SAN FRANCISCO – Millions of U.S. online gamblers – and the offshore companies that take their bets over the Internet – began scrambling to find workarounds Monday after Congress passed a law meant to quash the burgeoning business of online wagering.

The new rules, which were approved by lawmakers, now await President Bush’s signature to become law, would ban U.S.-based banks or credit card companies from processing payments for gambling activities that are illegal here.

Some of the estimated 12 million to 20 million U.S. online gamblers, commiserating in online forums, already said they planned to set up overseas bank accounts.

Together, those gamblers contribute more than half the industry’s estimated worldwide annual revenue of $12 billion, according to estimates provided by University of Pennsylvania’s Annenberg Public Policy Center.

Online gambling firms, meanwhile, may respond with tactics that could include a step straight out of the Wild West – taking payment in gold or silver rather than cash.

“This is a smart industry, there’ll be hundreds of workarounds,” said Jay Bailey, director of development for the National Right To Online Gaming, a three-month-old entity with 20,000 gamblers.

Based on Monday’s stock trading in London, Internet gambling firms may need to act fast to save their industry. The U.S. legislation pummeled the shares of U.K.-based Internet companies that get the majority of their revenue from U.S. poker and sports bettors.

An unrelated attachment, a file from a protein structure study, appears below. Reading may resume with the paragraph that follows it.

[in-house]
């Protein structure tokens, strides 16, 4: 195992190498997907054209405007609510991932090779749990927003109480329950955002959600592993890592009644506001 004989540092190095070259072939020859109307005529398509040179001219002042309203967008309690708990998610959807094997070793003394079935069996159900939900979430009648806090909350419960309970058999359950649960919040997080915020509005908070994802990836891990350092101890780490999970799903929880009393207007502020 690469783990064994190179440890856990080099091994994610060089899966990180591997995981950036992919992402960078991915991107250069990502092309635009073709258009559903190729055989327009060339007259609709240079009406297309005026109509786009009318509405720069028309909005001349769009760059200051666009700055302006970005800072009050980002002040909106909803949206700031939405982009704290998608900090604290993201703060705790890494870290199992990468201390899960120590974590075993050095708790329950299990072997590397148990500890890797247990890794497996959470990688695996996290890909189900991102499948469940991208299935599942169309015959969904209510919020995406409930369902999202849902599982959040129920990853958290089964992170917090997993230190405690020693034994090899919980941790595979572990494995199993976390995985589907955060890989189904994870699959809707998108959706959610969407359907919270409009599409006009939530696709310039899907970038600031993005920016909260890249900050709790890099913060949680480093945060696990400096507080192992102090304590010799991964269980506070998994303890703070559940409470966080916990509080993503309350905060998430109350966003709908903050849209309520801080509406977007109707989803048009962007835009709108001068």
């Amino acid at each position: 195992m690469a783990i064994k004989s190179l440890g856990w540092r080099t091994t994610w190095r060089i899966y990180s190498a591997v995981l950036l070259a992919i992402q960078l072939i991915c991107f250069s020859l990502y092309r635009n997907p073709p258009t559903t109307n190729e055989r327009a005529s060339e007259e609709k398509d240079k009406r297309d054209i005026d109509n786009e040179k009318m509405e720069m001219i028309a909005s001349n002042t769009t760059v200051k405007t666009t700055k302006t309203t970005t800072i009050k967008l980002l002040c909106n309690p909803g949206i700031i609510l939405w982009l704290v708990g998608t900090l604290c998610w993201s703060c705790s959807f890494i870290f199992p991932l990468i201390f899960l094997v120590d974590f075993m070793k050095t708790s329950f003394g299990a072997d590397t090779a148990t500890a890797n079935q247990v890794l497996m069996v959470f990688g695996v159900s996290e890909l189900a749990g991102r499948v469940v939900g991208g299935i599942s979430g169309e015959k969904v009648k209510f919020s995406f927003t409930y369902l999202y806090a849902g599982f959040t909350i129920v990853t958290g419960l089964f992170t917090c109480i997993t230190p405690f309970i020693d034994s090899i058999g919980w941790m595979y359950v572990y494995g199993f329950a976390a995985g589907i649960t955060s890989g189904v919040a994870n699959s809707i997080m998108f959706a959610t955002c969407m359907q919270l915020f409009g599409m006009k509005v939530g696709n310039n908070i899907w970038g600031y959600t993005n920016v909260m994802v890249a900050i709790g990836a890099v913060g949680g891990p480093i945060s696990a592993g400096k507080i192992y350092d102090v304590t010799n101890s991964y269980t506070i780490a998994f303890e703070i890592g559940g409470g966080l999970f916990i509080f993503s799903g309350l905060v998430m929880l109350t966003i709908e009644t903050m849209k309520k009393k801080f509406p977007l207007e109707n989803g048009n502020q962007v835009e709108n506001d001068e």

Two of the firms called off merger talks, while several more gambling sites began telling customers they will not sign up U.S. customers once the legislation becomes law.

According to Bailey, several gambling sites are already part-owners of commodities companies. That could allow them to steer customers to their commodities and set up payment accounts, which could use precious metals or other commodities as currency for payment.

Still, it’s not clear whether such a strategy would circumvent the rules – which direct the U.S. Treasury and the Federal Reserve to force U.S. financial institutions to block payments from the U.S. to offshore gambling companies.

The rules, may be interpreted as allowing some types of payments while blocking others, may be difficult to enforce.

A more straightforward way to challenge the rules would be to lobby major U.S. trading partners to petition the World Trade Organization to block the U.S. move to end online gambling.

“Should a large trading partner with a legal, regulated Internet gambling industry step in, the Bush administration would be forced to respond,” Andrew Parmentier, senior analyst with Friedman, Billings, Ramsey & Co. Inc. noted .

Several of the largest online gambling sites, including PartyGaming, 888 Holdings, Sportingbet and World Gaming PLC, are based in the U.K., where online gambling is legal.

Other gambling firms are contemplating setting up Internet networking technology in countries outside the United States as a way of skirting the new rules, Bailey said.

One oft-cited workaround is for online gamblers to sign-up for credit cards with firms located outside North America, or establish bank accounts outside the United States.

At least some gamblers believe that strategy will allow them to successfully skirt the law, according to a posting on the Web site www.pocketfives.com, which calls itself the Online Poker Authority.

“If my address credentials are non-U.S., it is therefore legal for my funds to be transferred,” said Chris H., who said he is planning on circumventing the proposed law.


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